Barking and Dagenham Council does not intend to increase councillor numbers ahead of boundary review

There were 220 reports of corporate fraud made to Barking and Dagenham Council during 2019-20. Pictu

There were 220 reports of corporate fraud made to Barking and Dagenham Council during 2019-20. Picture: Luke Acton. - Credit: Archant

Barking and Dagenham Council does not intend to increase the number of councillors ahead of a ward boundary review.

The Local Government Boundary Commission for England (LGBCE), which carries out periodic assessments of councils to ensure wards are balanced, is due to review Barking and Dagenham for the first time in more than two decades.

Prior to a public consultation later this year, the council has been asked to agree on how many councillors it should have - something voted on at an assembly meeting on Wednesday, July 22.

Documents released ahead of the meeting described councillors’ workloads as “demanding and challenging”, adding: “A case could potentially be made to increase the number of councillors serving the authority as a way of addressing increasing pressures and demands on the council.

“However, given the context of reducing council budgets amidst the backdrop of continuing austerity and now the Covid-19 pandemic, it is proposed that a council size remaining at 51 councillors can be justified to enable each councillor to deliver/fulfil their responsibilities and duties as elected ward representatives.”

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During the virtual meeting, the proposal to keep 51 councillors was approved after none of those present opted to raise any concerns or comments,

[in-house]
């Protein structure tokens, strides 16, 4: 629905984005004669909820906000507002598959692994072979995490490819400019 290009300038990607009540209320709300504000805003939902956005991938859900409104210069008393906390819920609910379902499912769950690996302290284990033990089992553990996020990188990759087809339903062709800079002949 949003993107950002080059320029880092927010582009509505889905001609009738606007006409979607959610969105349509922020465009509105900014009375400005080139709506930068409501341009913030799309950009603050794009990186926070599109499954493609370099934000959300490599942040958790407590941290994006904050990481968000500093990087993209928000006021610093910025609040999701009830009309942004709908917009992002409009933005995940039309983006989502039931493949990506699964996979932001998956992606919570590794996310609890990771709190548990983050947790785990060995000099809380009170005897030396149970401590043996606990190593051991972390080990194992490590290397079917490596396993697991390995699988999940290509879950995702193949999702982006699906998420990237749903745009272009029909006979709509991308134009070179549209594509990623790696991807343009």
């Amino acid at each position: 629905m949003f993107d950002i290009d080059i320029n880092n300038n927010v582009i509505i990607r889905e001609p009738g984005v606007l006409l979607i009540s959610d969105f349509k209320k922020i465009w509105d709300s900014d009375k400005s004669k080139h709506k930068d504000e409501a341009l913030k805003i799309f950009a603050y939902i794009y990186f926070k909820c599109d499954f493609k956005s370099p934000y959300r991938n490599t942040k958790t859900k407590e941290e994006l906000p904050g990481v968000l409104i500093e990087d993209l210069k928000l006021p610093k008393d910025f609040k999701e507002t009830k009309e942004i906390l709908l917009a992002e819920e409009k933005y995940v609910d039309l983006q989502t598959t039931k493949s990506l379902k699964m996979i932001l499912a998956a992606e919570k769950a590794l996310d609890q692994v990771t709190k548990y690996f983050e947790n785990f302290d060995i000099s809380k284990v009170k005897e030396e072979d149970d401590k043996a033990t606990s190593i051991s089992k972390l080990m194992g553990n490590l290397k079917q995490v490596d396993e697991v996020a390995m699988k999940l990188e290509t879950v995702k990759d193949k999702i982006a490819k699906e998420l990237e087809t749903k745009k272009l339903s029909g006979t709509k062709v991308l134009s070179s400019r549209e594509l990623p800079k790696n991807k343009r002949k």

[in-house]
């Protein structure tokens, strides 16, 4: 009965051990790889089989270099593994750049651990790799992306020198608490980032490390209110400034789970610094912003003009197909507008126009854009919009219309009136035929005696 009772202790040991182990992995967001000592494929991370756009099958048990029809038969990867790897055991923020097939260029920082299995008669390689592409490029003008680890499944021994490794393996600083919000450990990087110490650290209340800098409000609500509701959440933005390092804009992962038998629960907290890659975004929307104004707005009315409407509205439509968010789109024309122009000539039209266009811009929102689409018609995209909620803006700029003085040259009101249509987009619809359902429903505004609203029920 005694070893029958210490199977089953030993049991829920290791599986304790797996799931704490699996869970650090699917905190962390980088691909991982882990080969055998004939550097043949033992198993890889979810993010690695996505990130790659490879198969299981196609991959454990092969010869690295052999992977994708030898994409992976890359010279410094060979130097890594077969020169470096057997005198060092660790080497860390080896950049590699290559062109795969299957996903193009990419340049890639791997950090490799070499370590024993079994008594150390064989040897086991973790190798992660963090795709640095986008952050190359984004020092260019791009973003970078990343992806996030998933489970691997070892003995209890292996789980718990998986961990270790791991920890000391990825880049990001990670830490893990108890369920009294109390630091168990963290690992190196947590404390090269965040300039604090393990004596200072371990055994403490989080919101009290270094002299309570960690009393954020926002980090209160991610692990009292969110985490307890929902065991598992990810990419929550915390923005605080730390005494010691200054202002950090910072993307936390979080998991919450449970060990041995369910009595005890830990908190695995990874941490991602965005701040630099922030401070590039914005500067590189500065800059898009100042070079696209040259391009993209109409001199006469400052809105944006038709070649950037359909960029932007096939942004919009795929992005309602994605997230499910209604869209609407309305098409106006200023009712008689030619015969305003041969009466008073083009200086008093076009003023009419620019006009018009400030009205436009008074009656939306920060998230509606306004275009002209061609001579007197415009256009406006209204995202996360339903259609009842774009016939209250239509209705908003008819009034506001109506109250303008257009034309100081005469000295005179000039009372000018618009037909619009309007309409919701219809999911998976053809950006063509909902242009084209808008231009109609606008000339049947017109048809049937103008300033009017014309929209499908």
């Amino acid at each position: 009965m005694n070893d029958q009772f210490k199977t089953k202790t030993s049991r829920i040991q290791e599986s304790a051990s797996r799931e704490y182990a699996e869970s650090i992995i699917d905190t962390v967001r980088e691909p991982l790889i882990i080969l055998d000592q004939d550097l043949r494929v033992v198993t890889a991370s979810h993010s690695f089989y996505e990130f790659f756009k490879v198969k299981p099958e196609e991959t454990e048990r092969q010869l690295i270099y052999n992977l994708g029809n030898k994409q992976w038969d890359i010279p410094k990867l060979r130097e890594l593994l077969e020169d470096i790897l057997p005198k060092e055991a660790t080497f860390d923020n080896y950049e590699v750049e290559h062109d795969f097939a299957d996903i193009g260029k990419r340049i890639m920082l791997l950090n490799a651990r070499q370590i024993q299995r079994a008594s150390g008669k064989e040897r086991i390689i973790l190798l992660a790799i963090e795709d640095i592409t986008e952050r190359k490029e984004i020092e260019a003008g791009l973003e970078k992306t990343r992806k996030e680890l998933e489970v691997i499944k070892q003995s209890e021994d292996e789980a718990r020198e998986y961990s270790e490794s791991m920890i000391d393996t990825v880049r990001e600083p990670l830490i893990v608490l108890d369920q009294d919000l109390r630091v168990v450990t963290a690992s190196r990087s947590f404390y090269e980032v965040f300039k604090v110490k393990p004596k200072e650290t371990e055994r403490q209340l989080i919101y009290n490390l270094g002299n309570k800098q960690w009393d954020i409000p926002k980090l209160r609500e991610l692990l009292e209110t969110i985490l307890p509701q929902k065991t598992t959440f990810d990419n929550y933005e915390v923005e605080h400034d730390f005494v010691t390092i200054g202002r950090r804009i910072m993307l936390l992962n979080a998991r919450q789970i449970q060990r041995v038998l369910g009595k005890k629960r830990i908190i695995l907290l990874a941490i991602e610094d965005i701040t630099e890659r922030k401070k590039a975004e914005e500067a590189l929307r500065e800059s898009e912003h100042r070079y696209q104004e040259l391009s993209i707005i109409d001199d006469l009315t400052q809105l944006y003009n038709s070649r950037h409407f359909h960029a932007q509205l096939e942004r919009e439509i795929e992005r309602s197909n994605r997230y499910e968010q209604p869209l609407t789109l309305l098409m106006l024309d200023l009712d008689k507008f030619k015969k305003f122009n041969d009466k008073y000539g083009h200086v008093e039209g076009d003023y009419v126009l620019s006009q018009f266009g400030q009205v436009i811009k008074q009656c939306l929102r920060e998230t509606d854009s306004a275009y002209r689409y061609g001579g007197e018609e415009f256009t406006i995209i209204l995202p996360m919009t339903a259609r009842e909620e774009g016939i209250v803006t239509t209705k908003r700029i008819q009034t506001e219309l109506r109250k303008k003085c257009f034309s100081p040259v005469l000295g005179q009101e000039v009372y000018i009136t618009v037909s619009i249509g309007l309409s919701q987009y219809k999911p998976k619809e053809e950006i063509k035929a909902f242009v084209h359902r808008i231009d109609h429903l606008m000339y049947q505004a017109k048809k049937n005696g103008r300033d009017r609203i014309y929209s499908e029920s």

The last ward boundary review in Barking and Dagenham took place in 1999, when there were 114,000 people eligible to vote in Barking and Dagenham. As of January 2020, that figure had risen to more than 141,000.

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An electoral imbalance was found in four of the council’s 17 wards - where the electorate to councillor ratio is more than 10 per cent from the average ratio in the borough. A further four wards are close to that threshold with a 9pc ratio.

The revised ward boundaries, designed to balance the ratio, are set to be published by the LGBCE in October, when a public consultation will also begin.

That is due to run until Janaury, with a second phase of the consultation scheduled to run between May and July 2021.

Any changes to ward boundaries in Barking and Dagenham are expected to be implemented ahead of the 2022 council election.

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